Animal and Plant Health Inspection Service, USDA.
We are advising the public that the Animal and Plant Health Inspection Service has prepared an environmental assessment and reached a finding of no significant impact for confined field tests of rice plants genetically engineered to express the protein lysozyme. The environmental assessment provides a basis for our conclusion that these field tests will not present a risk of introducing or disseminating a plant pest and will not have a significant impact on the quality of the human environment. Based on its finding of no significant impact, the Animal and Plant Health Inspection Service has determined that an environmental impact statement need not be prepared for these field tests.
Effective Date: June 21, 2005.
You may read the environmental assessment, the finding of no significant impact, and any comments that we received on Docket No. 05-007-1 in our reading room. The reading room is located in room 1141 of the USDA South Building, 14th Street and Independence Avenue SW., Washington, DC. Normal reading room hours are 8 a.m. to 4:30 p.m., Monday through Friday, except holidays. To be sure someone is there to help you, please call (202) 690-2817 before coming.
You may view APHIS documents published in the Federal Register and related information on the Internet at http://www.aphis.usda.gov/ppd/rad/webrepor.html.Start Further Info
FOR FURTHER INFORMATION CONTACT:
Dr. Levis Handley, Biotechnology Regulatory Services, APHIS, 4700 River Road Unit 147, Riverdale, MD 20737-1236; (301)734-5721. To obtain copies of the environmental assessment, contact Ms. Ingrid Berlanger, at (301) 734-4885; e-mail email@example.com. The environmental assessment and finding of no significant impact are also available on the Internet at http://Start Printed Page 37078www.aphis.usda.gov/brs/aphisdocs/05_11702r_ea.pdf.End Further Info End Preamble Start Supplemental Information
The regulations in 7 CFR part 340, ”Introduction of Organisms and Products Altered or Produced Through Genetic Engineering Which Are Plant Pests or Which There Is Reason to Believe Are Plant Pests,” regulate, among other things, the introduction (importation, interstate movement, or release into the environment) of organisms and products altered or produced through genetic engineering that are plant pests or that there is reason to believe are plant pests. Such genetically engineered organisms and products are considered ”regulated articles.” A permit must be obtained or a notification acknowledged before a regulated article may be introduced. The regulations set forth the permit application requirements and the notification procedures for the importation, interstate movement, or release into the environment of a regulated article.
On October 28, 2004, the Animal and Plant Health Inspection Service (APHIS) received a permit application (APHIS permit number 04-309-01r) from Ventria Bioscience, Sacramento, CA, for a permit for a confined field planting of rice (Oryza sativa) plants genetically engineered to express a gene coding for the protein lysozyme, rice line LZ159-53. The application was for a field trial in Scott County, MO. On February 23, 2005, APHIS published a notice in the Federal Register (70 FR 8762-8763, Docket No. 05-007-1) announcing the availability of an environmental assessment (EA) for this confined field planting. The 30-day comment period ended on March 25, 2005.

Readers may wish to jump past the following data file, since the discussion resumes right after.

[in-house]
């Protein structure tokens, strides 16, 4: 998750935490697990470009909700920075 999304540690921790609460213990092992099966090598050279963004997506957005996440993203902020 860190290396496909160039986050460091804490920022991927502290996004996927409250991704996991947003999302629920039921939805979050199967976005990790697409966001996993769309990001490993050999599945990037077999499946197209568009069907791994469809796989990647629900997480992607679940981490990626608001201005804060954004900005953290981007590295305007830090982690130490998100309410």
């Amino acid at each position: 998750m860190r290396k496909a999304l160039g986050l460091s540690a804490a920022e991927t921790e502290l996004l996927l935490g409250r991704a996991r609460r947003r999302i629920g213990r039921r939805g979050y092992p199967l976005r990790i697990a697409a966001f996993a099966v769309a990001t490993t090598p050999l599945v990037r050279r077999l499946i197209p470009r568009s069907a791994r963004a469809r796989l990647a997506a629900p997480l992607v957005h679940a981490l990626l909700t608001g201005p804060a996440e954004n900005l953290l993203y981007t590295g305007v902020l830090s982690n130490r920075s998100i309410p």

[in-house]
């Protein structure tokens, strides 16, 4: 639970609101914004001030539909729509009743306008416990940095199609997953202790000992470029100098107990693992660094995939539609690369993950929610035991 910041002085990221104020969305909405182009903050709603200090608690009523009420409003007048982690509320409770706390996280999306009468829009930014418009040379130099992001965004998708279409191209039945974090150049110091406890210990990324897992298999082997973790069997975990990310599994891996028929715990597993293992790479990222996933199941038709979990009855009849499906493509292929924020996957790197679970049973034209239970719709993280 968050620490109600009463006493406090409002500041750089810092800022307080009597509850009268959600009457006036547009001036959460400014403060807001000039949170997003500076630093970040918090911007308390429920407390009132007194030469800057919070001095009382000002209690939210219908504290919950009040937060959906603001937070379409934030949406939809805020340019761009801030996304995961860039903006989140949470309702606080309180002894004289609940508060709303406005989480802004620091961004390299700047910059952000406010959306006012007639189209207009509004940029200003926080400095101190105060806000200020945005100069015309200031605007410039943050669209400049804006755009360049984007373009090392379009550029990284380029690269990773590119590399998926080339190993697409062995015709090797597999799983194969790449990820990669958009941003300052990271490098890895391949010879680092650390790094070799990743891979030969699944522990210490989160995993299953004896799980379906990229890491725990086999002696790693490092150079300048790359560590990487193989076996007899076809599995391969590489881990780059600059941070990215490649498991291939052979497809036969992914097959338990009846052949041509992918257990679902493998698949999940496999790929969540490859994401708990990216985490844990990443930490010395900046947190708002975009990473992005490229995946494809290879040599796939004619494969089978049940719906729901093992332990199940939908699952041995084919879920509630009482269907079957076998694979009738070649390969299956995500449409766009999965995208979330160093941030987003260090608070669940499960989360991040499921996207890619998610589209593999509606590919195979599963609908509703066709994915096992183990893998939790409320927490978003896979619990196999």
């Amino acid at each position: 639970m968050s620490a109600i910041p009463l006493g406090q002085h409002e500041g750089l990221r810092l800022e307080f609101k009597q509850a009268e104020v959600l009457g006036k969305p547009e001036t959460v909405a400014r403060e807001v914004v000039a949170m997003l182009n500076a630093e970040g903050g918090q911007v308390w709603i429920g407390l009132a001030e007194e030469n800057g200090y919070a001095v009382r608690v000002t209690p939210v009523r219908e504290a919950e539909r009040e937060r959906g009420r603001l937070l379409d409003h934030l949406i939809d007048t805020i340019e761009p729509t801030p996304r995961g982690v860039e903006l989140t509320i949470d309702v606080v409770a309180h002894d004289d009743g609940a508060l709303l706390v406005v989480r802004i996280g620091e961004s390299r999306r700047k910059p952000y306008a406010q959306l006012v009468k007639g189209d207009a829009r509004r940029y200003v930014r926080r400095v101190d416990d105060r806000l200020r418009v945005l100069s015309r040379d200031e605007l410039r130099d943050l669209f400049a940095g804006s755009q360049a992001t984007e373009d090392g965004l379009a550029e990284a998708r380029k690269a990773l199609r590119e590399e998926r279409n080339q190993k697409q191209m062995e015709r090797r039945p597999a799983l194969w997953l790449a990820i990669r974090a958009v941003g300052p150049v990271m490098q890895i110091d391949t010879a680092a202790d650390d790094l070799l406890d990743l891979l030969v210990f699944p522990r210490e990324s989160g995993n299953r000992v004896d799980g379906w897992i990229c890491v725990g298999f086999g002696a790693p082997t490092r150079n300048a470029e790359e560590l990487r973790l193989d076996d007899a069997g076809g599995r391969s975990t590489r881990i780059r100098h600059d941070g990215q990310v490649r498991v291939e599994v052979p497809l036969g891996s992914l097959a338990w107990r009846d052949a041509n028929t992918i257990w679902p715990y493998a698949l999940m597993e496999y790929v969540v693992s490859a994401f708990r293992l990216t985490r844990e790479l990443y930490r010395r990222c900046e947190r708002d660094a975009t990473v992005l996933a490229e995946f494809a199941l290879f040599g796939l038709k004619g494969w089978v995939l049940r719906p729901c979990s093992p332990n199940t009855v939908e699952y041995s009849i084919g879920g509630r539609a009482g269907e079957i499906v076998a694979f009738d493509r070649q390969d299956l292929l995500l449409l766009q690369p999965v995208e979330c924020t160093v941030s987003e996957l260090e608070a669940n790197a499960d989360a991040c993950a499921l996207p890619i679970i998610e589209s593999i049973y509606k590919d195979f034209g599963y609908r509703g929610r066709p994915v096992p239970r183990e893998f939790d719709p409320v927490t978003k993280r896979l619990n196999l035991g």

On April 27, 2005, while APHIS was evaluating these comments, we received a request from Ventria Bioscience to plant rice line LZ159-53 in a second site in Washington County, NC (APHIS permit number 05-117-02r). Because many of the issues are similar for the two field tests, APHIS chose to extend the comment period to gather additional comments that specifically address any new issues that may exist for the North Carolina location. On May 13, 2005, APHIS published a second Federal Register notice (70 FR 25522-25524, Docket No. 05-007-2) extending the comment period on Docket No. 05-007-1 for a period of 20 days.
APHIS has considered the comments from both comment periods and the comments received during the intervening period. APHIS received 607 comments. Comments were received from rice growers, rice marketing and processing groups, agricultural support businesses, consumer groups, university professionals, private individuals, industry trade organizations, large rice purchasers, Federal, State and local government representatives, and growers of crops other than rice. Five hundred fifty respondents did not support the issuance of a permit for a field trial of rice expressing lysozyme. Forty-nine commenters did support granting a permit for a field trial for rice that expresses lysozyme. Two commenters provided information only and conveyed no opinion on the proposed field trial. The remaining six comments were duplications of submitted comments.